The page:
You might be noticing an orange tint to the hills in Orange County these days.  Maybe you, too, have Sticky Monkeyflower (Mimulus aurantiacus) gracing your nearby hills.

Monkeyflower hill with Lemonadeberry and coastal sage scrub habitatIn San Juan Capistrano, on May 19, 2011, a hike starting on the Cerro Rebal trail brought us up close and personal with some great displays of monkeyflower in coastal sage scrub habitat.  In my experience it is this profuse only in good rain years and when we get rain fairly late in the season.

Some observers might look up into the hills and think mustard is blooming, but monkeyflowers are not the sulphur yellow color of mustard, but have the overall effect of a  light apricot/melon color.  The individual bushes can vary in flower color quite a bit from a reddish brick all the way to a very pale yellow/almost white.

This is possibly the most spectacular mass display of native flowers in San Juan Capistrano, visible from the freeways and local subdivisions.  The flowers are even more beautiful and interesting up close.  They are very prominent in several places on the Cerro Rebal trail, and onward along the Forster Canyon and Patriot Trails that lead to the "Flagpole".  On the final approach to the flagpole there is a great view across the canyon to the south (towards the ocean) of a wonderful hill with fantastic undisturbed coastal sage scrub, dominated by the monkeyflower.  These trails are steep in places but the paths are smooth and not rocky or difficult.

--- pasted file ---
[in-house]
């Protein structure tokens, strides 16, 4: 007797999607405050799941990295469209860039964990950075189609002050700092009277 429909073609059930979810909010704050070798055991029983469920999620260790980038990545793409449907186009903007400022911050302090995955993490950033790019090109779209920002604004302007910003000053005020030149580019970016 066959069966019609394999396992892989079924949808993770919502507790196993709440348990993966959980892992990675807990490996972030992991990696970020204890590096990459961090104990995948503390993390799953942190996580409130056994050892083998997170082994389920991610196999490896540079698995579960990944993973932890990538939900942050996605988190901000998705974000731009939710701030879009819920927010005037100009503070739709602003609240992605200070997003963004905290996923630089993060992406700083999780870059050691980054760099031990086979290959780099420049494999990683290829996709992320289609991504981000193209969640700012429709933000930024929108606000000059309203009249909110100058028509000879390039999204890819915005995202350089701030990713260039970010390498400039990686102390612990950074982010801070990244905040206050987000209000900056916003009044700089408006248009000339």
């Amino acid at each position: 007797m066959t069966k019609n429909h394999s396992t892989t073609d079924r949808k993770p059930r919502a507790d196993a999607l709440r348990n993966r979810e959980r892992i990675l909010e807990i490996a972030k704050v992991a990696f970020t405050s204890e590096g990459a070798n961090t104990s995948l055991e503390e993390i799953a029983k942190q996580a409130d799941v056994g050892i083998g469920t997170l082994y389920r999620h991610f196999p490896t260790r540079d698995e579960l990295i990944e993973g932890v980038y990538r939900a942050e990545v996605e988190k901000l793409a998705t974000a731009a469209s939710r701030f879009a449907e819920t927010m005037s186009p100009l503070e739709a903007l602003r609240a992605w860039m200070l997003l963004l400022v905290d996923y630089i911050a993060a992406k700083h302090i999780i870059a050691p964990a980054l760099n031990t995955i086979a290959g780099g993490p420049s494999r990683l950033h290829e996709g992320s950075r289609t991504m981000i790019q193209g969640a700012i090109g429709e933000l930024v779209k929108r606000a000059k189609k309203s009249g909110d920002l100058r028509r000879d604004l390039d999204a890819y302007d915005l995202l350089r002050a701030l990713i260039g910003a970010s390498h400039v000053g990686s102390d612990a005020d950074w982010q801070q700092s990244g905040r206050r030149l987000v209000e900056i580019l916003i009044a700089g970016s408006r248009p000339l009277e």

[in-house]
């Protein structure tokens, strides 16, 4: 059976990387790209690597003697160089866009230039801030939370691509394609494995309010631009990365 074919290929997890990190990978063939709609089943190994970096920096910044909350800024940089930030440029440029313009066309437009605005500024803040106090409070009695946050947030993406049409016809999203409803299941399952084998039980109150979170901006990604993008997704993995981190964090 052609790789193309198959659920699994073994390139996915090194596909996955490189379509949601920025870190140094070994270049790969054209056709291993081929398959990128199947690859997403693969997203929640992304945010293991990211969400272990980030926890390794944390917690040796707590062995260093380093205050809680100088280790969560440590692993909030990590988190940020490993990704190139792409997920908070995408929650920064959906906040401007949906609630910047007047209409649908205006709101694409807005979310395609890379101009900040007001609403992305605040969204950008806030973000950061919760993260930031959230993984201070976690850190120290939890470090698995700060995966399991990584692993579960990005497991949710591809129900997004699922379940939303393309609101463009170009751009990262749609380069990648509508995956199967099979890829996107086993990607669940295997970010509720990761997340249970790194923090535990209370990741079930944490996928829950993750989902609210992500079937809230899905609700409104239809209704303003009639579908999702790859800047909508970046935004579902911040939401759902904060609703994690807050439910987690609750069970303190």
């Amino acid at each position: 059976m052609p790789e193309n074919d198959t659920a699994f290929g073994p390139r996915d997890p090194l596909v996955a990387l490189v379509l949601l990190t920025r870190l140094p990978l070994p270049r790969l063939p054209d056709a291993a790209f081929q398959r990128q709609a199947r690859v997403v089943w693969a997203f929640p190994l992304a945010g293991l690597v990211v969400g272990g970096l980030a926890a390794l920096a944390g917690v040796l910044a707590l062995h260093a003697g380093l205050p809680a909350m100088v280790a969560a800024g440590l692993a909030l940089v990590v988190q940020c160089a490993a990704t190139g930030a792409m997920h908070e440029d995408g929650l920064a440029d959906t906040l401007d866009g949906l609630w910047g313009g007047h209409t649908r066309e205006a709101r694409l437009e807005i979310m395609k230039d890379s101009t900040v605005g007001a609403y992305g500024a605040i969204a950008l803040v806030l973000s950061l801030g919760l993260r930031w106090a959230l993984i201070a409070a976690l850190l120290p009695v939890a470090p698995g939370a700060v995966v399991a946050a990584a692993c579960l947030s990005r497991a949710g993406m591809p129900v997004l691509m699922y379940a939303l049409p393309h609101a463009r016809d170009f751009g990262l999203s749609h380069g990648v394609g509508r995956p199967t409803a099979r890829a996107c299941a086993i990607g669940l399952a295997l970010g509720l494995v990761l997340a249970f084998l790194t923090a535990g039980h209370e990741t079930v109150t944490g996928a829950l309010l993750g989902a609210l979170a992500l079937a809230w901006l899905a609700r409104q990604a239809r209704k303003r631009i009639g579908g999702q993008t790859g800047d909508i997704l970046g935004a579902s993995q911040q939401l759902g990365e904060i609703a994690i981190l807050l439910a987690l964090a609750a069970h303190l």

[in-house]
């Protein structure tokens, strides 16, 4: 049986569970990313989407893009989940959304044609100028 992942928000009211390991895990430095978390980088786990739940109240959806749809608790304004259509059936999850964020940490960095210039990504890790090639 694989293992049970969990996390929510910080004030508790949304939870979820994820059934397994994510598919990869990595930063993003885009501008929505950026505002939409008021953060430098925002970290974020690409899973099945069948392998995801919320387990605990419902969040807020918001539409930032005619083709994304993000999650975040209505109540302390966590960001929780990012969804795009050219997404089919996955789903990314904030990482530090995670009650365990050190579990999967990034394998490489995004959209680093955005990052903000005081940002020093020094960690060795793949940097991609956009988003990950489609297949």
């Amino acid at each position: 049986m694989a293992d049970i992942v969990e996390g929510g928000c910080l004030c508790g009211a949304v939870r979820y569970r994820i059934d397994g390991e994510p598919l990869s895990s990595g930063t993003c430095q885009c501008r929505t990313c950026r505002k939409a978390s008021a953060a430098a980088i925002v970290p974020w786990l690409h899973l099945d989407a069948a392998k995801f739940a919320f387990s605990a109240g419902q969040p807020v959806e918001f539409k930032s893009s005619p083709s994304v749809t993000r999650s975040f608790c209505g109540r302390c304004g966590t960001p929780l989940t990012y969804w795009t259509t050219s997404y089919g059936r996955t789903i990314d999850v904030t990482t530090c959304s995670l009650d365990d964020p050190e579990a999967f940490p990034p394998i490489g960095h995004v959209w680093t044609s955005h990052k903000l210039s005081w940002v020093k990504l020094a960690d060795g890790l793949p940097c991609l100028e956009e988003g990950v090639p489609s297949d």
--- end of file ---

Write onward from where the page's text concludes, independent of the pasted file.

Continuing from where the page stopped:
Monkeyflowers are popular with hummingbirds, and we also incidentally saw a Northern Harrier on our hike, swooping and calling in the hills.

One of the biggest threats to this coastal sage scrub habitat is invasive plants.  I saw 4 different kinds of invasive thistle thriving up there in the hills.  This is a big year for Italian thistle all over southern Orange County, which is not a good thing.

We still have a special natural heritage in San Juan Capistrano and in Orange County that is worth protecting.  Depending on weather, the bloom may be fading out within the next couple of weeks, and I hope you get the chance to see them.  I have posted some pictures of the monkeyflower in San Juan's hills here

 

2018 CNPS Conservation Conference Travel Grant

Congratulations to Marlee Antill, James Bailey, Rebecca Crow, Hailey Laskey, and Wilnelia Ricart, winners of our 2018 CNPS Conservation Conference Student Travel Grant! We look forward to seeing them at the Conference next February. 

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